Similar to the modern day consumer, who is over halfway down the sales funnel before speaking to a sales representative, modern day talent is much more self-sufficient and knowledgeable thanks to rises in wireless connectivity and mobile devices. And like today’s salespeople, employers, HR departments and talent acquisition teams are forced to meet their prospective employees head-on with tools that help drive them to accept an employment offer or commit their future to their company.

Today’s job seekers are also hitting the market with different skills, mindsets, values and motivators than their predecessors. The workforce is younger, more tech savvy and values the intrinsic gains of experiences like traveling, exercising, eating healthy and donating to charity as much as, if not more than, the financial gains of a salary or benefit package.

This younger generation of talent also has evolved expectations for what “work” is. These candidates and employees have grown up being inundated with the stories of how behemoths like Apple and Facebook rose to the top or how niche startups like Uber gained momentum. They’ve seen these companies grow from the ground up, seen their brands become icons in the cultural zeitgeist and consumed their success stories through the TV through movies like “Jobs” and “The Social Network” and shows like “Silicon Valley.” In addition to being inspiring examples of organizational innovation and culture-building, these companies empower talent to approach their career as an opportunity to be creative, make a difference and think outside of the box.

What the Consumerization of HR Means for Employers

The consumerization of the career implores HR teams to approach key processes like recruiting, engagement and retention from a consumer-oriented standpoint. The process of hiring employees has evolved to become a process of selling them on a career, not just a job. Employment notices have taken on the provocative and eye-catching forms of consumer ads, evoking innovation and creativity over the nuts and bolts of a job description. Online platforms like Twitter and LinkedIn are tailor-made for this consumer-oriented approach to recruiting. Talent acquisition teams have ample opportunity to leverage these high-traffic platforms to engage prospective employees and start the application process with the click of a button.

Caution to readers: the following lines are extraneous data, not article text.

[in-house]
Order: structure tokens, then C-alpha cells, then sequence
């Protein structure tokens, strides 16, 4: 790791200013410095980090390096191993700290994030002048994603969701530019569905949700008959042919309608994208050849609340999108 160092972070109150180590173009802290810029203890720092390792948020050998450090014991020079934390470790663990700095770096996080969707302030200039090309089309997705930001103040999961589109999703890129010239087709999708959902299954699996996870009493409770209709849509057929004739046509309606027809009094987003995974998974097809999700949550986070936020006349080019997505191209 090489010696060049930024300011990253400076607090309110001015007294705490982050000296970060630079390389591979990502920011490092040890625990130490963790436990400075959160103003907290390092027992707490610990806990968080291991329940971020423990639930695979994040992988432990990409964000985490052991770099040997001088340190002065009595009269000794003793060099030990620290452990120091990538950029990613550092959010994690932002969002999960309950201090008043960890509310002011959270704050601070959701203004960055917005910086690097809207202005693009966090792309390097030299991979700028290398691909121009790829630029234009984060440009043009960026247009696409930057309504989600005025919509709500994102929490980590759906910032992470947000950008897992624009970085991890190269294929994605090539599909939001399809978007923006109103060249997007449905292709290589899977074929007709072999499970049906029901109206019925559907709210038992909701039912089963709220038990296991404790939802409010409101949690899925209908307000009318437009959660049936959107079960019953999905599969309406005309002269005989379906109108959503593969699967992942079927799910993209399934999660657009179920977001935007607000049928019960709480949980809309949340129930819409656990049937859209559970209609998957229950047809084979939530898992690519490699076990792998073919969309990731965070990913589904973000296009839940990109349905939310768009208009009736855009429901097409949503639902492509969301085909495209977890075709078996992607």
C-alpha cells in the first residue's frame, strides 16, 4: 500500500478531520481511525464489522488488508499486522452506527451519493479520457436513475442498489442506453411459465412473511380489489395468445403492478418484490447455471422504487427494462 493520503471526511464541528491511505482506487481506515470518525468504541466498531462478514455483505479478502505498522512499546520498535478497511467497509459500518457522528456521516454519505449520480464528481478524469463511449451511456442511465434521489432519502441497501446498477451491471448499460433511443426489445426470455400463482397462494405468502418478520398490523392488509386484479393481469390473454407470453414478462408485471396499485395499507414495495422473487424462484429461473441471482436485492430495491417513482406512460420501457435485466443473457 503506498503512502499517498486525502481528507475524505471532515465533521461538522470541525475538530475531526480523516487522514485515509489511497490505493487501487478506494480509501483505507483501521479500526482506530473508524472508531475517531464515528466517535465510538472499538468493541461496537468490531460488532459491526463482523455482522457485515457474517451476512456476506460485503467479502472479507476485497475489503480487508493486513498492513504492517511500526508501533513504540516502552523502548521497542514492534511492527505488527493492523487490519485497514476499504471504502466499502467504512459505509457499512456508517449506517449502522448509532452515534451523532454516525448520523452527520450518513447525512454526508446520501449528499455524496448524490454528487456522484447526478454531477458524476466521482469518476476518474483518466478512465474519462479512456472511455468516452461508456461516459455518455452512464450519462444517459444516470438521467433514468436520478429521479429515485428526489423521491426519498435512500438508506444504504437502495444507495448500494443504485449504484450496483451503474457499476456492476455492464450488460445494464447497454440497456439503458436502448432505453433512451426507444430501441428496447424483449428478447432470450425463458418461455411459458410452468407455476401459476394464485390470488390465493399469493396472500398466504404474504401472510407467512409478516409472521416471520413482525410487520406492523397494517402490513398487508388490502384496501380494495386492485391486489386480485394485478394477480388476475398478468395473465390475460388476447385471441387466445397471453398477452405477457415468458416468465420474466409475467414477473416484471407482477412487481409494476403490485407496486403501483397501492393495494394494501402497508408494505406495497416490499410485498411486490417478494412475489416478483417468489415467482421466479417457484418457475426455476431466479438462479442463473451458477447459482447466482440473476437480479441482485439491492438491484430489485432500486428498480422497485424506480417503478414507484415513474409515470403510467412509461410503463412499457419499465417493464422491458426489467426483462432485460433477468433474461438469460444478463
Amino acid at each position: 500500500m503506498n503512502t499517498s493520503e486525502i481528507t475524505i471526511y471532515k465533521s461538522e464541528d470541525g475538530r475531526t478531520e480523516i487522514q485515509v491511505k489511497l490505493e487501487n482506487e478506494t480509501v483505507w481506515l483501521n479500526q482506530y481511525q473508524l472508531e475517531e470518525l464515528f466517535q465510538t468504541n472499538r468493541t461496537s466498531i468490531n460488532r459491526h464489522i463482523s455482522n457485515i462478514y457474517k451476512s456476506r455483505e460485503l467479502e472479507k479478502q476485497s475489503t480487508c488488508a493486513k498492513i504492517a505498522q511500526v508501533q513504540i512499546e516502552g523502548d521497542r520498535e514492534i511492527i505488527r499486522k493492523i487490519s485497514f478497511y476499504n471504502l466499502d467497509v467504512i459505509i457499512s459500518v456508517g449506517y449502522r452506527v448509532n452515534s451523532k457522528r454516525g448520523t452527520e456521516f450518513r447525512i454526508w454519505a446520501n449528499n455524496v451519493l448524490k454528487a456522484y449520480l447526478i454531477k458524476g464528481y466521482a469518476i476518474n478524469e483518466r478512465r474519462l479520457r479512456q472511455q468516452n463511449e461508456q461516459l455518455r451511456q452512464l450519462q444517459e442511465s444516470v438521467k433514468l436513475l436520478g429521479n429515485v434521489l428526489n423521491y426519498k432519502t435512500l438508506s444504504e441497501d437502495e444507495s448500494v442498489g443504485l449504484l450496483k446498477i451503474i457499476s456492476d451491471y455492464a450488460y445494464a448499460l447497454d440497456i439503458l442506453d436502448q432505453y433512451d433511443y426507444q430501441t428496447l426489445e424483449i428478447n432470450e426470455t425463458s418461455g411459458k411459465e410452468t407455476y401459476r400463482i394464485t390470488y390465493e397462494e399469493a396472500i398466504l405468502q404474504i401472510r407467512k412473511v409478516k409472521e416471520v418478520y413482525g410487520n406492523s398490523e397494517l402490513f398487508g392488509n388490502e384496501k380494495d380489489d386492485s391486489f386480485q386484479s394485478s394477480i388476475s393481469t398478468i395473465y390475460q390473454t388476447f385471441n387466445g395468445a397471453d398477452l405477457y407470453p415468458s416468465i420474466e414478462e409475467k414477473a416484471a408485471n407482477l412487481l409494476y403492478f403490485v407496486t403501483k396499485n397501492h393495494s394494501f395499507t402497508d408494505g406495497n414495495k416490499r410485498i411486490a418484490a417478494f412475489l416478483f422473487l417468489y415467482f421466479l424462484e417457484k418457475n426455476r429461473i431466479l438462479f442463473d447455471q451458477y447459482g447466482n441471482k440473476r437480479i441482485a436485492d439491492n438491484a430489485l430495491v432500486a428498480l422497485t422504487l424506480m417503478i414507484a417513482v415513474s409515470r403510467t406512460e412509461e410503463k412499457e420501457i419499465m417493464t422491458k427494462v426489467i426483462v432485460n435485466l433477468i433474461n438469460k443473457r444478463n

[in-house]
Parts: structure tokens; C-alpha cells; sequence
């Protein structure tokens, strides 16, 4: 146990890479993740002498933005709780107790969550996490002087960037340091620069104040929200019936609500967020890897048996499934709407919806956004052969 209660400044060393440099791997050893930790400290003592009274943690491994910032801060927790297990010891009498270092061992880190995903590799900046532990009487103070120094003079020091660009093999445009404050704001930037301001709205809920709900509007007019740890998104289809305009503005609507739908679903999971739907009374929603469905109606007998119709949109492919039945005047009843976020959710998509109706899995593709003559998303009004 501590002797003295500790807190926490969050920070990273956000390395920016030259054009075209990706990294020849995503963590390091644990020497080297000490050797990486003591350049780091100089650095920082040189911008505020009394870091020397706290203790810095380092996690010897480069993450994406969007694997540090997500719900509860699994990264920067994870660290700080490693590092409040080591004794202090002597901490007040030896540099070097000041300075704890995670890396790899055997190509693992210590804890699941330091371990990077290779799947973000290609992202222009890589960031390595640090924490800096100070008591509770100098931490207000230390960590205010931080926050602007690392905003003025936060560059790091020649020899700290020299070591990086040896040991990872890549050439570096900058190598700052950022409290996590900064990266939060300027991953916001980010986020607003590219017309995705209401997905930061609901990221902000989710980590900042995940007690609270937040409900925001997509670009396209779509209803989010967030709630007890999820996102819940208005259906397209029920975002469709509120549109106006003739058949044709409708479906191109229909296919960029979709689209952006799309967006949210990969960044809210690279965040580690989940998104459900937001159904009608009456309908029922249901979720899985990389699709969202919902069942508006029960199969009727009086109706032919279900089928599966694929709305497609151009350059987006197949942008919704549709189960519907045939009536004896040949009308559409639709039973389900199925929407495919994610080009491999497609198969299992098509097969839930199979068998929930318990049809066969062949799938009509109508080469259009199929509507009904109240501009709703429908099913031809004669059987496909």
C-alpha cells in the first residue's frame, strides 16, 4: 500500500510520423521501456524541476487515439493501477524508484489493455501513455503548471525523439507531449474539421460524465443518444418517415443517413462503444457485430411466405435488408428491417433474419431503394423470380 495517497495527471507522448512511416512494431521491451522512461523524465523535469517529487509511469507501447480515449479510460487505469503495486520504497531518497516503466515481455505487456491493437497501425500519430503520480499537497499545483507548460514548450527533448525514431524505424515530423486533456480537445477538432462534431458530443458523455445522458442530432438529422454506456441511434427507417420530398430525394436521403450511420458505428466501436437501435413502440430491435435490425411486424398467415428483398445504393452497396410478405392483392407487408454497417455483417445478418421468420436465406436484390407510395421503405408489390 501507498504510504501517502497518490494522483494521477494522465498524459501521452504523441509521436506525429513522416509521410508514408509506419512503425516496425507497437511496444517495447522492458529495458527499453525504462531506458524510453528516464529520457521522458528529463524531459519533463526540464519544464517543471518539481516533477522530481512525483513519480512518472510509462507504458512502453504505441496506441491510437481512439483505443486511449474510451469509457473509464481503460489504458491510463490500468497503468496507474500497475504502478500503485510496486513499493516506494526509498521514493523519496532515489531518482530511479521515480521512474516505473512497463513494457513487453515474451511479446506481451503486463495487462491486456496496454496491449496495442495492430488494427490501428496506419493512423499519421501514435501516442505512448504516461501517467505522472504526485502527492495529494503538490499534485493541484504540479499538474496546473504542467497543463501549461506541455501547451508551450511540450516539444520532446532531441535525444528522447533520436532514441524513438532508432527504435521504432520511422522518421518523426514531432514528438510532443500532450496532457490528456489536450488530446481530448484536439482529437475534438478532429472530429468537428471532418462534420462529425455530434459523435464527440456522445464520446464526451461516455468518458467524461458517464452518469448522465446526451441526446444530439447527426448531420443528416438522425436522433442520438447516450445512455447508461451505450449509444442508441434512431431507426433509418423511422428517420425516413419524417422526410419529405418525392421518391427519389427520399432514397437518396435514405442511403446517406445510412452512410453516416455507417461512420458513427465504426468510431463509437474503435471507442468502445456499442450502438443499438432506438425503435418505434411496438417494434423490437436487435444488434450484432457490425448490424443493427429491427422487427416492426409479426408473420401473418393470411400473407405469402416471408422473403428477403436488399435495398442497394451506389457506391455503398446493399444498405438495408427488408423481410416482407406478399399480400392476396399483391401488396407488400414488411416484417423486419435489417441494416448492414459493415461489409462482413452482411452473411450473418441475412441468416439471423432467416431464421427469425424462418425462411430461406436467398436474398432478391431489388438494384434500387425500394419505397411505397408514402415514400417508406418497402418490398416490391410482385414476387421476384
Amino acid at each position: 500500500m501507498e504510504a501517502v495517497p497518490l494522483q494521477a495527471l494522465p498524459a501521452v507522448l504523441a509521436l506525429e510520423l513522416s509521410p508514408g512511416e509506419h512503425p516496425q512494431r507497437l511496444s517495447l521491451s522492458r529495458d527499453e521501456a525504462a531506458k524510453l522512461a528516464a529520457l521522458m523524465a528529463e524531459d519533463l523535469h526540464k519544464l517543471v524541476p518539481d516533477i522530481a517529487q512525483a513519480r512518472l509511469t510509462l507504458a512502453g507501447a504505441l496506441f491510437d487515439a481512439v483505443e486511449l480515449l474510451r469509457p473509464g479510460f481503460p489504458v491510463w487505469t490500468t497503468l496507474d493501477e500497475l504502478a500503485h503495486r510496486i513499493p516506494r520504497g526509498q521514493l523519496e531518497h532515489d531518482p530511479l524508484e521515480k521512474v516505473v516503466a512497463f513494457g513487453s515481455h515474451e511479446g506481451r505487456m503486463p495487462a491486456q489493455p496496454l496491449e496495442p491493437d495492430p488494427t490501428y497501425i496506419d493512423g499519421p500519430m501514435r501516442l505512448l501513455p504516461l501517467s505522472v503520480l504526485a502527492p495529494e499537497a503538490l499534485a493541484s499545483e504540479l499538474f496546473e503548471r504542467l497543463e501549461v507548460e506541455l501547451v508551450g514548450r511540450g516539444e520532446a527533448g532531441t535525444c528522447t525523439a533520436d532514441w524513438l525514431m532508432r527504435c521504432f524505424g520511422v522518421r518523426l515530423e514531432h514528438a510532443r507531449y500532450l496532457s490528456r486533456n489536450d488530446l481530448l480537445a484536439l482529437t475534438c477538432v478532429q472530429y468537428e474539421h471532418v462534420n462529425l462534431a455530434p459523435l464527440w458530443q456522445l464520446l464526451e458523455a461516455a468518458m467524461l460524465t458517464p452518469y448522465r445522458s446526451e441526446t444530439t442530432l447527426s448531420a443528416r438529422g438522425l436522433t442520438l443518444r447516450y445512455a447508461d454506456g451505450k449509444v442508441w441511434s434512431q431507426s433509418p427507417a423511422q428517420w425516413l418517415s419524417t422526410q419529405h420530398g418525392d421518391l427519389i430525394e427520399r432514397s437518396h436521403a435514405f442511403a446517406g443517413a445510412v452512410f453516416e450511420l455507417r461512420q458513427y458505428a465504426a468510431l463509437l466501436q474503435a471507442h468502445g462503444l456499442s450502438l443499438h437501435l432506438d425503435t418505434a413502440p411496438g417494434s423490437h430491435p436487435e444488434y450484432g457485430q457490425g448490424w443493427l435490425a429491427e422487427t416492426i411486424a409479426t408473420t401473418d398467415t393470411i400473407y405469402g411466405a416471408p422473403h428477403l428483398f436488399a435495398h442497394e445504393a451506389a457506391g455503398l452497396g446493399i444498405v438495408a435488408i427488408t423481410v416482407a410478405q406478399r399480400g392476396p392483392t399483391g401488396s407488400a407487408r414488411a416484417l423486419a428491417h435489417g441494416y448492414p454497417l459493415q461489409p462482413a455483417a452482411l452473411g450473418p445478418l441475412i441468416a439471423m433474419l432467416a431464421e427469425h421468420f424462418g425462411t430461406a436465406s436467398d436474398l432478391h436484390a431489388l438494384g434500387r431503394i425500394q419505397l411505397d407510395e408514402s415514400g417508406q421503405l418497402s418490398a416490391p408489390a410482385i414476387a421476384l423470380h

For candidates, finding a job is now as seamless as ordering a pizza or buying new shoes. The workforce’s newfound mobility saddles HR teams with the challenge of expanding talent sourcing efforts while making the process easy and intuitive for prospects. Recruiting platforms like CareerBuilder and Indeed are helping them keep pace with mobility trends, however. Modern apps enable candidates to streamline their job search no matter where they are in the world.

In the office, the wonders of IoT give employers the ability to gain impactful insight into their workforce. Tools like mobile devices, fitness trackers, employee and candidate portals and even VR shed valuable light on employee behaviors, interests and motivators. Gathering this quantitative data helps employers develop a new understanding of the workforce that is key to optimizing HR strategies and tactics going forward.

HR teams can only work with what they’re given. Right now, they’re given a historically large pool of talented candidates, a massive lineup of organizations competing with them for talent, and, perhaps most importantly, a workforce culture that is driven by the consumer. Technology gives employers an obvious opportunity to optimize HR and talent acquisition strategies, but technology alone is simply a tool held in idle hands. Leveraging the consumerization of the career into major human capital gains requires an end-to-end understanding of how technology tools and trends like IoT fit into your larger organizational strategy. The culture surrounding the workforce may have changed but the need for the right candidates certainly hasn’t. It’s time for HR teams to find ways of adapting.

Have ideas on how HR can leverage the consumerization of the career into productivity boosts, recruiting successes, cost savings and more? Tell us, and we’ll make sure the rest of the HR community sees your ideas, too.